Actomyosin tension is required for correct recruitment of adherens junction components and zonula occludens formation

    loading  Checking for direct PDF access through Ovid


The adherens junction (AJ) densely associated with actin filaments is a major cell–cell adhesion structure. To understand the importance of actin filament association in AJ formation, we first analyzed punctate AJs in NRK fibroblasts where one actin cable binds to one AJ structure unit. The accumulation of AJ components such as the cadherin/catenin complex and vinculin, as well as the formation of AJ-associated actin cables depended on Rho activity. Inhibitors for the Rho target, ROCK, which regulates myosin II activity, and for myosin II ATPase prevented the accumulation of AJ components, indicating that myosin II activity is more directly involved than Rho activity. Depletion of myosin II by RNAi showed similar results. The inhibition of myosin II activity in polarized epithelial MTD-1A cells affected the accumulation of vinculin to circumferential AJ (zonula adherens). Furthermore, correct zonula occludens (tight junction) formation along the apicobasal axis that requires cadherin activity was also impaired. Although MDCK cells which are often used as typical epithelial cells do not have a typical zonula adherens, punctate AJs formed dependently on myosin II activity by inducing wound closure in a MDCK cell sheet. These findings suggest that tension generated by actomyosin is essential for correct AJ assembly.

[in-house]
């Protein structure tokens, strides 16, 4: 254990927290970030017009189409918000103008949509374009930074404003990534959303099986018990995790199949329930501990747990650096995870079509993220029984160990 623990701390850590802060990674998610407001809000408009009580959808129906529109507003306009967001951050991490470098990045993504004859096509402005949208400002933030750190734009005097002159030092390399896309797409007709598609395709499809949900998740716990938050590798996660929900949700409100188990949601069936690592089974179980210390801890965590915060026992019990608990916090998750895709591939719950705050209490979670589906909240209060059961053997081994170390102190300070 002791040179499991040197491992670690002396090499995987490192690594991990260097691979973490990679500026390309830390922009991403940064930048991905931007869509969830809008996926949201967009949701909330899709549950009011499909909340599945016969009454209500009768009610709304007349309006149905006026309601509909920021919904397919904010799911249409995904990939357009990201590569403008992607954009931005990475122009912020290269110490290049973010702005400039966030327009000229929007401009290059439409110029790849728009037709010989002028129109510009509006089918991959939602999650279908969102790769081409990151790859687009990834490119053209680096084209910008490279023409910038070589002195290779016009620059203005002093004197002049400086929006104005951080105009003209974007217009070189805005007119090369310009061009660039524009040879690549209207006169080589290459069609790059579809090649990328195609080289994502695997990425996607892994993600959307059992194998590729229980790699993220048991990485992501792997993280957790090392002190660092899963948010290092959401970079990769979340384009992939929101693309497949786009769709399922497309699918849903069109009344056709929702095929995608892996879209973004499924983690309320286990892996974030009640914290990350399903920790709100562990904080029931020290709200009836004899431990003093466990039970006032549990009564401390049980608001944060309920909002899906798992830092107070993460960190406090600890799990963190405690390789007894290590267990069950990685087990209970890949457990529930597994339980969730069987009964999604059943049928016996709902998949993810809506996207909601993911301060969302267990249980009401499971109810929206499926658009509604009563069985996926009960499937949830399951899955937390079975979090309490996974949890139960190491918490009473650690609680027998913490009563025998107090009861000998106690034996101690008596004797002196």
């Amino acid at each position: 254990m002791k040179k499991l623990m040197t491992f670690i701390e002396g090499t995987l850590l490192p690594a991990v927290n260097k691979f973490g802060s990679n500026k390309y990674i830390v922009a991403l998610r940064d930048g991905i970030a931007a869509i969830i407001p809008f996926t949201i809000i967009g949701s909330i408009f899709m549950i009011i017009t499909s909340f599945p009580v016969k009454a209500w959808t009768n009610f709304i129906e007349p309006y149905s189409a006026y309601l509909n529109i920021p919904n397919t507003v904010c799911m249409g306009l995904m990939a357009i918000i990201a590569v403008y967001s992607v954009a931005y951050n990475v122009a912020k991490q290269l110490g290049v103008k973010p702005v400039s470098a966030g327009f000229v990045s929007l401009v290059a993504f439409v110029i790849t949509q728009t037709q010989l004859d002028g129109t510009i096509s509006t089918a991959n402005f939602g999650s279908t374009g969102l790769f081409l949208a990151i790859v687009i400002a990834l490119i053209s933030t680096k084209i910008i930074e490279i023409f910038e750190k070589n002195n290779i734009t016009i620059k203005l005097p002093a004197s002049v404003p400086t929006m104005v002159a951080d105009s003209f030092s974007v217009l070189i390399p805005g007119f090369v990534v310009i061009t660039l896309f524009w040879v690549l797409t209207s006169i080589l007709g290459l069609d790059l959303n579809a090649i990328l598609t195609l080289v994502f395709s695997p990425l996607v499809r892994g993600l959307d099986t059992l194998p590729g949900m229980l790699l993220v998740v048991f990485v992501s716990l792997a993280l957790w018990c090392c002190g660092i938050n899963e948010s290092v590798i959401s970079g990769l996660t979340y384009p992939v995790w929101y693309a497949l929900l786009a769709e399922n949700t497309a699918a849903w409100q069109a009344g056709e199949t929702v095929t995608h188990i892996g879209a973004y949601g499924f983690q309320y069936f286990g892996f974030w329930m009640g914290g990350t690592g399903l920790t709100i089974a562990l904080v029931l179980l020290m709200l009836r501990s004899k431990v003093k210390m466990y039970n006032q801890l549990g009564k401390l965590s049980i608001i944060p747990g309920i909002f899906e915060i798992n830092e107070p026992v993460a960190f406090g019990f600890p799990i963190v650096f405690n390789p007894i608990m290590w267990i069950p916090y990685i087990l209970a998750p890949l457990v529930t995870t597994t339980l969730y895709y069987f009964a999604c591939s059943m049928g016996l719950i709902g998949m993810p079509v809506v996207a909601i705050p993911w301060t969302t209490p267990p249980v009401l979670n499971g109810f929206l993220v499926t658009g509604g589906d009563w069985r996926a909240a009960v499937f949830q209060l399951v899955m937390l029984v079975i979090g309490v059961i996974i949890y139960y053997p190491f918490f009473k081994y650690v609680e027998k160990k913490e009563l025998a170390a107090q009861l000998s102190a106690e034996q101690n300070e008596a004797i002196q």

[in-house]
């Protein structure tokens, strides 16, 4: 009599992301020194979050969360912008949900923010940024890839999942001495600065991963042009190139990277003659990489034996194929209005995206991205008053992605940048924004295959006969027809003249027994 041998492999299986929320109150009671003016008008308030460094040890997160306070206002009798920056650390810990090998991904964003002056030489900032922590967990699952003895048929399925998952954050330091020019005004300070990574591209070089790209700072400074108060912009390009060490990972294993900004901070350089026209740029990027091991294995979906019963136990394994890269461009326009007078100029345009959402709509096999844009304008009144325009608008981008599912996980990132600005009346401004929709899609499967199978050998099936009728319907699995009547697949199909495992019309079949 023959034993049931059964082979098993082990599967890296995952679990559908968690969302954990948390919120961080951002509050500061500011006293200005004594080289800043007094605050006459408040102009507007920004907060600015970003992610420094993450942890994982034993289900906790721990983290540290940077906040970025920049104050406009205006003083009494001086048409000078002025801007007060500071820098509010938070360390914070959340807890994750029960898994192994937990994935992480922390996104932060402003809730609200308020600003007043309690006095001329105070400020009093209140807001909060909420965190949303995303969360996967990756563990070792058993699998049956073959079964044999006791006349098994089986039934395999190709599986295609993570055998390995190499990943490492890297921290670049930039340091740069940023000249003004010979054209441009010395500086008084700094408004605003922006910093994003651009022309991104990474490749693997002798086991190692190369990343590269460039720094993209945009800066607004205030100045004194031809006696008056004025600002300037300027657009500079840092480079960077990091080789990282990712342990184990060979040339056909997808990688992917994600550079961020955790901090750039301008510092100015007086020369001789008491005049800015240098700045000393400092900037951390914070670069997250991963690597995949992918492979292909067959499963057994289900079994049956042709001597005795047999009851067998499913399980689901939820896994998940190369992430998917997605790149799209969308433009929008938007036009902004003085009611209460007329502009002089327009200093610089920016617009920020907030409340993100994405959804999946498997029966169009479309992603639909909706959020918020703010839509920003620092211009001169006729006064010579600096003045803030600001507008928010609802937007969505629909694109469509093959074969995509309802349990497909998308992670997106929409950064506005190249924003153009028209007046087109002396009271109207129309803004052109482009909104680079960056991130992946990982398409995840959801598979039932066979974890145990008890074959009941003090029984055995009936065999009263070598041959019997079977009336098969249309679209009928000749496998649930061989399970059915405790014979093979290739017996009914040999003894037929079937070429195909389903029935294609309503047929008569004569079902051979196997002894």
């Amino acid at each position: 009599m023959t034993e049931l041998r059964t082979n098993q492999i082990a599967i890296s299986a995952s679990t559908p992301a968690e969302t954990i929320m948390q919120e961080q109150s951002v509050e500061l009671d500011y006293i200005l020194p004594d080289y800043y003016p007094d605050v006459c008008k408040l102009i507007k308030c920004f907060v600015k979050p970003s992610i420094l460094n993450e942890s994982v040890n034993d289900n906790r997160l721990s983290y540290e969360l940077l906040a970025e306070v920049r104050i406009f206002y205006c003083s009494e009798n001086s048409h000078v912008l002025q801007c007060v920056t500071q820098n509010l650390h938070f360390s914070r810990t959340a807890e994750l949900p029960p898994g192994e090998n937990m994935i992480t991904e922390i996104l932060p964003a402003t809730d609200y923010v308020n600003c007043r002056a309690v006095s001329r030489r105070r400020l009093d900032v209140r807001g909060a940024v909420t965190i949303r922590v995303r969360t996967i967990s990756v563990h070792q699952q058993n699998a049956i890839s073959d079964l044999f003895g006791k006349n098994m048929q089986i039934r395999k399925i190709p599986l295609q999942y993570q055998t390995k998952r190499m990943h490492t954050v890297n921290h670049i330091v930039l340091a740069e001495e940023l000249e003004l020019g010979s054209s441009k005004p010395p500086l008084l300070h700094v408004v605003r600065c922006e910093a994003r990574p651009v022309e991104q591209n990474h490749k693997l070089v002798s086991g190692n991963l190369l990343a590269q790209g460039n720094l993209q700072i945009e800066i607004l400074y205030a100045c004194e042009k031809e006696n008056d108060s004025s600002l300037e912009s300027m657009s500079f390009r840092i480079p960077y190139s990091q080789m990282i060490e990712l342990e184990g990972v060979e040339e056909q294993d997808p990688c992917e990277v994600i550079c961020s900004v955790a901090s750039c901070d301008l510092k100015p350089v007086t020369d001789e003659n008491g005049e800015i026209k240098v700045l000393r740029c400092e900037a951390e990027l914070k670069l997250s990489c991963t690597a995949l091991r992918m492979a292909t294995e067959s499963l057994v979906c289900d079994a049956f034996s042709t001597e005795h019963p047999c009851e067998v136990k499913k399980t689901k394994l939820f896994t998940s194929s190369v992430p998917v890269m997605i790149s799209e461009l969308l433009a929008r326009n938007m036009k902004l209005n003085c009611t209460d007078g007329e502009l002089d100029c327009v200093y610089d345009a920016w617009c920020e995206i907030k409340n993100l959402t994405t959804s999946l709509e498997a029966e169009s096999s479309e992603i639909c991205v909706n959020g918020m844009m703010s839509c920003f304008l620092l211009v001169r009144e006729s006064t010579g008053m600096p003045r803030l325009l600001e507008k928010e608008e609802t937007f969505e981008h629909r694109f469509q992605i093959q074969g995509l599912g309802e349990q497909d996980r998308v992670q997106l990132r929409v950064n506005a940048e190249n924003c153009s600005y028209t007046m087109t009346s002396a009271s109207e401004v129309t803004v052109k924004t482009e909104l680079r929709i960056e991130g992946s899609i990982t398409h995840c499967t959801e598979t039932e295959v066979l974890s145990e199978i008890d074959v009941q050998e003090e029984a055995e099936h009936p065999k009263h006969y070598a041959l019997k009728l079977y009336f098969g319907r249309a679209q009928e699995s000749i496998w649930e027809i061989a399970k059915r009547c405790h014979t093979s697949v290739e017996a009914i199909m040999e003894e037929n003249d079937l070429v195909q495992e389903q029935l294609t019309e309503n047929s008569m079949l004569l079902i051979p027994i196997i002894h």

Related Topics

    loading  Loading Related Articles